2/28: Broken Lizard's Club Dread (2004): 5/10
Club Dread was okay. It was a slightly better movie than
Super Troopers, but didn't have a lot of the great comedic
moments. There were some funny lines and a few laughs here
and there, but even for a guilty pleasure it was somewhat
disappointing. I give it a 5, and that's generous.
2/28: The Dreamers (2004): 5/10
In a word, messy. As much as I disliked the film, I have
to admit that I loved the soundtrack, which seemed to be
more of an homage to the time than anything else in the
film. The sex and incestual bits didn't really bother me
too much, but the problems were really in the character
development and messy plot.
2/27: Seven Samurai (1954): 10/10
Another film who many others have raved about before me.
Still, this was probably the quickest 3.5 hours I've spent
in a film, and that includes the Lord of the Rings experience.
Toshiro Mifune really was fantastic.
2/26: The 400 Blows (1959): 10/10
It's hard to say much about films that have already been
written about endlessly. This film definitely deserves its
masterpiece status, and Antoine is one of the more interesting
characters I've seen in film.
2/25: I am Trying to Break Your Heart (2002): 7/10
This is the Wilco movie about their troubles recording
Yankee Hotel Foxtrot. It's a well-done film, probably more
oriented towards fans of the band. I didn't care for the
pot shots they took on former guitarist Jay Bennett, or
for the David Fricke insights, but it was still a good film.
2/24: Vertigo (1958): 10/10 - second viewing
Many consider this to be Hitchcock's masterpiece. I still
think that Rebecca deserves that title, but this is definitely
2/23: Once Upon a Time in the West (1968): 10/10 - second
Cheyenne's (Jason Robards) comment about the hero late
in the film seems to sum up Leone's directorial style. "He's
whittlin' on a piece of wood. I've got a feeling when he
stops whittlin'... Somethin's gonna happen." Something
does indeed happen, but the pacing is very deliberate, almost
as if Leone were whittling some wood with his characters,
as the story worked itself to the final conflict. This film,
simply put, is a masterpiece.
2/22: The Twilight Samurai (2004): 8/10
Instead of a sweeping epic with momentous battles, this
is a character-driven film set during the beginning of the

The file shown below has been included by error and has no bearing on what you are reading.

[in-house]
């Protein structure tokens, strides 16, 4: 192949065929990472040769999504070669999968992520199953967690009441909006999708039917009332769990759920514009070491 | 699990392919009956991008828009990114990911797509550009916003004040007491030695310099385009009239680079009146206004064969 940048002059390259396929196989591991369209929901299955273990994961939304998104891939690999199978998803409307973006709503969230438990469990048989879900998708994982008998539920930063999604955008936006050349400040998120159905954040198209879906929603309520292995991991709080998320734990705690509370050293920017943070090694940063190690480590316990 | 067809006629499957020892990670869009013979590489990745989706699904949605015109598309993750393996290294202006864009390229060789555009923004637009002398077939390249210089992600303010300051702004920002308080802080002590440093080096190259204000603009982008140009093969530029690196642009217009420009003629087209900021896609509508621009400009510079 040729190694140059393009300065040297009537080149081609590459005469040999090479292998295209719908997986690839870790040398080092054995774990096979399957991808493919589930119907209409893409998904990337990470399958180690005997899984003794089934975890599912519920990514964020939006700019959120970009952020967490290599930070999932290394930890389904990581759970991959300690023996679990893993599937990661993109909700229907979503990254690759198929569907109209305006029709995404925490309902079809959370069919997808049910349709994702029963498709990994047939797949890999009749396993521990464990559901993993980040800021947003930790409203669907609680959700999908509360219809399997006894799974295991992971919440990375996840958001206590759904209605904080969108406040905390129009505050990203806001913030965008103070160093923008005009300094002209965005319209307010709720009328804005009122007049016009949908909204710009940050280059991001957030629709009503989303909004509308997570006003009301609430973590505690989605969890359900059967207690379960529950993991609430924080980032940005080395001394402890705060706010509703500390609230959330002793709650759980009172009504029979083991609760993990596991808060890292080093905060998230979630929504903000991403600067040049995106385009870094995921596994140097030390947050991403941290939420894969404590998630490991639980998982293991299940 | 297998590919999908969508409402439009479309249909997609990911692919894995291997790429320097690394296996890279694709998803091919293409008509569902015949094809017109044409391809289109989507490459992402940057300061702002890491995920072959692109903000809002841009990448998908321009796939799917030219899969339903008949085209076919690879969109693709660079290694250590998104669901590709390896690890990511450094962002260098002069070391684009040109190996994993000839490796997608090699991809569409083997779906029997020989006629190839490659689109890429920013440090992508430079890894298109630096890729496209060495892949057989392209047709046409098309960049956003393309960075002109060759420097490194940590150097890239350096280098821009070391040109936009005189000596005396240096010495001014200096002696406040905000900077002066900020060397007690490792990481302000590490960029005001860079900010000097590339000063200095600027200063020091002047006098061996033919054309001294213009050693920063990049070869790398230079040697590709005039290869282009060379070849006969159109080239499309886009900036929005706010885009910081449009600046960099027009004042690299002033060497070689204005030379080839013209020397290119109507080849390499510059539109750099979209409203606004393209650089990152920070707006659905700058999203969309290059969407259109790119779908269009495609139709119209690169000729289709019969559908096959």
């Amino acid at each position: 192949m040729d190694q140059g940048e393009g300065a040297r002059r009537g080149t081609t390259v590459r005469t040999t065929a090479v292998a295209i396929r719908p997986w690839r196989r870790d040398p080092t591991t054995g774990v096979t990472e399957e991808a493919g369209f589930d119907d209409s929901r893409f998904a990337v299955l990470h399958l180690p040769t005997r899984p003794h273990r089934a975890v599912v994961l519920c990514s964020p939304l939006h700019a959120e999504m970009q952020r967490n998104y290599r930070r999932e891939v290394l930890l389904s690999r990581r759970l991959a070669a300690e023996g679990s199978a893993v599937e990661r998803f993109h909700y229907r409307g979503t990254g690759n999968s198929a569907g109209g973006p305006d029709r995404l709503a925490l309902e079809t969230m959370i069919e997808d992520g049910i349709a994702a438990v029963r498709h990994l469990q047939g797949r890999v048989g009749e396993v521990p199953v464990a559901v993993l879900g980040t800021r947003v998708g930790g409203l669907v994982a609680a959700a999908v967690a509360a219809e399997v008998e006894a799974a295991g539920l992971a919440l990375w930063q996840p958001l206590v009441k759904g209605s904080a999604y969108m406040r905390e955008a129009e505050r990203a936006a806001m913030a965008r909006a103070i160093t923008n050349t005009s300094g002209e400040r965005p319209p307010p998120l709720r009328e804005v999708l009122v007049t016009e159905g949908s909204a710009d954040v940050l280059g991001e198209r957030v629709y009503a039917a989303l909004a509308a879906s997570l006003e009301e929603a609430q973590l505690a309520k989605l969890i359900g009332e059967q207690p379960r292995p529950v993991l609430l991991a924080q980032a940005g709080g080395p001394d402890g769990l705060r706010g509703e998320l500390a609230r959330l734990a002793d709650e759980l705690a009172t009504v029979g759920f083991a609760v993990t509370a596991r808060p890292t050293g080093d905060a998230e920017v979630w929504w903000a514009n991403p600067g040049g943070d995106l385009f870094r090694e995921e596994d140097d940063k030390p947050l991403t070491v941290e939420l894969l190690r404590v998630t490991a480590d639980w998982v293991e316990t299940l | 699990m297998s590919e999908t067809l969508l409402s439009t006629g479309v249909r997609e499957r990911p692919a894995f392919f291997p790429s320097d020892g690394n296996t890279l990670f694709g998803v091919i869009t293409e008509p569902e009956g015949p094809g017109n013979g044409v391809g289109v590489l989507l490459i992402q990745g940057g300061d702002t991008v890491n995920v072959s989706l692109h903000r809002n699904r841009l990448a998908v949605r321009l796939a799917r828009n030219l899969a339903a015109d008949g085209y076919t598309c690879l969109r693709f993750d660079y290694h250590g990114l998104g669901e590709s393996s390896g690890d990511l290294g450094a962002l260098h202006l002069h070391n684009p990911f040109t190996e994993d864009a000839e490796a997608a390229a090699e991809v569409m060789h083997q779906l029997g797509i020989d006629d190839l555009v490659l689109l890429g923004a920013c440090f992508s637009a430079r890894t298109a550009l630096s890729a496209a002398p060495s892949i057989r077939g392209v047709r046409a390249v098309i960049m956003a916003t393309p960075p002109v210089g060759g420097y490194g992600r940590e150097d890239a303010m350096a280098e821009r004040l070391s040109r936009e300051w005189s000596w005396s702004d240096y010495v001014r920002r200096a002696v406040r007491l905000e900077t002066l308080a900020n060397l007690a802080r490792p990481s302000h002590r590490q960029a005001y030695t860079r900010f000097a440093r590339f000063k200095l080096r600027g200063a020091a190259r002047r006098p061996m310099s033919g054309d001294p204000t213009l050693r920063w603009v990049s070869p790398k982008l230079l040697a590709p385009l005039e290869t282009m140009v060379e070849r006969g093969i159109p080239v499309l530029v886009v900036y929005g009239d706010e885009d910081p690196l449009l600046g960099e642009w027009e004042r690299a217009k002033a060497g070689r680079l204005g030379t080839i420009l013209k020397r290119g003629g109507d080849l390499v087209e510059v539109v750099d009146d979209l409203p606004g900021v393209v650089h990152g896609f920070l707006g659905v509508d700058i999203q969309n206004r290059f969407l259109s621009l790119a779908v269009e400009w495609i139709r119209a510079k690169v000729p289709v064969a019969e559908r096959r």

Meiji Restoration. It's a little melodramatic, obvious,
and a bit tugging, but I found it to be a wonderful tale
about complicated people living during a period of transition.
2/19: The Graduate (1967): 9/10
2/18: Aguirre, The Wrath of God (1972): 7/10
2/17: Glory (1989): 10/10 - second viewing
One of the greatest war epics ever. It's as simple as that.
2/17: Lucia, Lucia (2003): 3/10
Pretty poor writing really dragged this film down. Towards
the end, I really didn't care anymore what happened to any
of the characters.
2/16: Waiting for Guffman (1996): 7/10
Probably the weakest of all the Guest films, but still
extremely funny with some classic dialog. "We consider
ourselves bi-coastal if you consider the Mississippi River
one of the coasts."
2/16: Tokyo Godfathers (2004): 6/10
After seeing the brilliance of Kon's last film, Millennium
Actress, this was a little disappointing. The story chugged
along, and at times it was quite dull, but the end was strong
enough to warrant a positive rating.
2/15: Under the Tuscan Sun (2003): 5/10
This movie really looked good, and had some terrific elements.
I haven't read the book, but I think it suffers from too
faithful of an adaptation, when the boo isn't fiction to
begin with. The story was not very interesting, and there
wasn't much else to keep one's attention. I was disappointed
that there weren't very many shots of scenic Tuscany, which
in itself would have made the film much more visually interesting.
2/15: Secondhand Lions (2003): 3/10
Robert Duvall was the only thing that made this film even
watchable. Michael Caine was disappointingly hideous, and
the writing was some of the worst of the year. If you're
thinking about watching this film, go see Big Fish instead.
Similar story, but 10 times better.
2/14: Lost in Translation (2003): 10/10 - third
This film just gets better every time.
2/13: The Triplets of Belleville (2003): 8/10
Everything about this film is unique, from the animation
style, to the plot, and it is the only film I have ever
seen that has a steady narrative without dialog. About halfway
through the movie, I noticed that I had a constant smile
on my face, which is very surprising for me. Maybe it's
because this was so unique and visually impressive. Maybe
it was the constant train barking, which never got old.
2/12: Intolerable Cruelty (2003): 8/10 - second
This isn't the Coen's greatest film, but any stretch. It
does still have a lot going for it, such as some of their
best dialog (of course that is always a strength) and some